*Last but not least – we’re rounding out our ePIc Pi Week guest posts with Jamie from MissMathDork! Jamie is the math specialist/math coach at a middle school with grades 5th thru 8th, so she’s sharing her favorite Pi Day Activities for Middle School – including how to introduce pi to students who haven’t been exposed before! Don’t forget to enter the giveaways at the very end *

Hey there! It’s Jamie from MissMathDork! I’m so incredibly excited to be a part of the ePIc Pi week Celebration!! Jennifer definitely saved the best activity for last (or maybe I’m just a wee bit partial)!

As a self-proclaimed math DORK it should be no surprise to you that Pi Day is basically the equivalent to Christmas in my house (my dad – who doesn’t have a math bone in his body – even calls me every year to wish me happy Pi day!). Each year there has to be a new Pi Shirt (this year I made my own!) and there HAS to be some fun activities! As my school is 5-8 (I teach all 4 of those grades!), and 5th graders haven’t been exposed to pi, I’ve come up with a few different activities to reach all levels of students. That’s when the chains came in! *sings* “chain, chain, chaaaaaaaaaaaaaain” YEAH! Chains….interlocking circles, get it?!!!

For my 5th grade kiddos (and this could easily work with grades lower than 5 – and higher than 5 – without needing adaptation! YEAH EASY!) we needed to VISUALIZE how random pi is! We decided to do that with color! For the Pi Chain, I went to Michael’s and purchased tons of fun color paper! YES, I splurged! I bought fun double sided, double colored card stock and bright, vibrant normal paper. I ended up cutting all the digit strips in half to make them about 5 inches long instead of 10 inches. This really helped make the Pi Chain more sturdy (and having the strips pre-cut meant there was no time wasted!) Last year, the chain was a huge hit. In 4 class periods, with only a portion of class (about 90 minutes total) spent on creating the chain, we were able to join 1000 links together. The kiddos have loved noticing the patterns, errrr… lack of patterns in the digits. We ended up taking the “final” product and placing it in a very public location with a fun sign. Let’s just say the color brought MANY eyes wanting to know what was going on. The chain was a great way to brighten an area of the school, bring PI-awareness, and show off our new creation!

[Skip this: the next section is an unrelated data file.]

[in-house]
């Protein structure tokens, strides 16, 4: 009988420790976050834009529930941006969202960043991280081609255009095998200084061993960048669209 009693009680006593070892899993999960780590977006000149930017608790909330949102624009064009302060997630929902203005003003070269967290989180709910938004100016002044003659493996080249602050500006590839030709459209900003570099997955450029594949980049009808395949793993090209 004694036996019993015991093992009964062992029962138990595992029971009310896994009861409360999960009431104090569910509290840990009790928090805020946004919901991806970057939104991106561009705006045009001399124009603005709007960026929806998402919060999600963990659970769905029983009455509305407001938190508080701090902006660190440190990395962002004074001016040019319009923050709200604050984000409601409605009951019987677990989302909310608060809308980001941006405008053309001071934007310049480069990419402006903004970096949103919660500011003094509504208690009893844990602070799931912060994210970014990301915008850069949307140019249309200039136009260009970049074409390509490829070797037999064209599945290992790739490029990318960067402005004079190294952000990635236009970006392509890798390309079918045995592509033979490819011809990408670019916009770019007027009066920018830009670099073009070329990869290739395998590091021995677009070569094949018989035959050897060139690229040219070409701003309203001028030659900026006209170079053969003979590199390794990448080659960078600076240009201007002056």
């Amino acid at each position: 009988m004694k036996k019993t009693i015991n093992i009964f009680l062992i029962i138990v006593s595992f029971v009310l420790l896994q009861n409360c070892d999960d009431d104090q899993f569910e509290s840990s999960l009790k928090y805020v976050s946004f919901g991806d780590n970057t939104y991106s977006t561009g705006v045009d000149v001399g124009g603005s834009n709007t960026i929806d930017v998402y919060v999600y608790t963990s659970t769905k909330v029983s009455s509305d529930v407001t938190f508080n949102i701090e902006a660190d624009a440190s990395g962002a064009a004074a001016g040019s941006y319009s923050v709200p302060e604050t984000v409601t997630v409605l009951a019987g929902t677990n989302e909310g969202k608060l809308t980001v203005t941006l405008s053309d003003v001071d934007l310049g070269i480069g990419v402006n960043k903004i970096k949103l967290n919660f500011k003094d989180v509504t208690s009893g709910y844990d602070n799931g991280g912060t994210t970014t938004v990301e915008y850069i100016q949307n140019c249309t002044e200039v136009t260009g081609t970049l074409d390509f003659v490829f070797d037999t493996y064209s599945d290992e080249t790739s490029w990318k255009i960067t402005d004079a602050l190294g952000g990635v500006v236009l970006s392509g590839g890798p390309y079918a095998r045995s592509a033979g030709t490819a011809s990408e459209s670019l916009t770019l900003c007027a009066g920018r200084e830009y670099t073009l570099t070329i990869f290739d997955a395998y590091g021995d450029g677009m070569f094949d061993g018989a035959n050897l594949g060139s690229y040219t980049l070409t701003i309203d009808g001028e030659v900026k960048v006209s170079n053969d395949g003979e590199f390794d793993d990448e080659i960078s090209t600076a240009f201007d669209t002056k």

For my 6th – 8th grade kiddos, who have been exposed to pi, needed a bit more math content. They too, wanted to make a chain, they just are being held accountable in a different way! They spent their days working on a Area and Circumference Chain activity. Because the activity was tiered, it allowed access for all students – those who needed whole numbers in their operations, decimals in their operations, multi-step of switching between radius and diameter or a combination of those options. Printing each of those chains on a different color also allowed for students to easily grab the tier they needed OR to add point values (tier 1 =1pt, tier 2 = 2pt, etc.). Using the point variation, you could tell students they needed to complete 20 points worth or problems, or see which team could get to 100 points first. Lots of fun ways to change it up depending on what would work best for your students.

If you’d like to check out some other PI Activities that I have, you might want to check out a post on my blog HERE

Whatcha think? Want to try one or both of my chain activities in your own classroom? I’m going to give away 3 sets of BOTH activities Sunday night! Enter and they could be yours!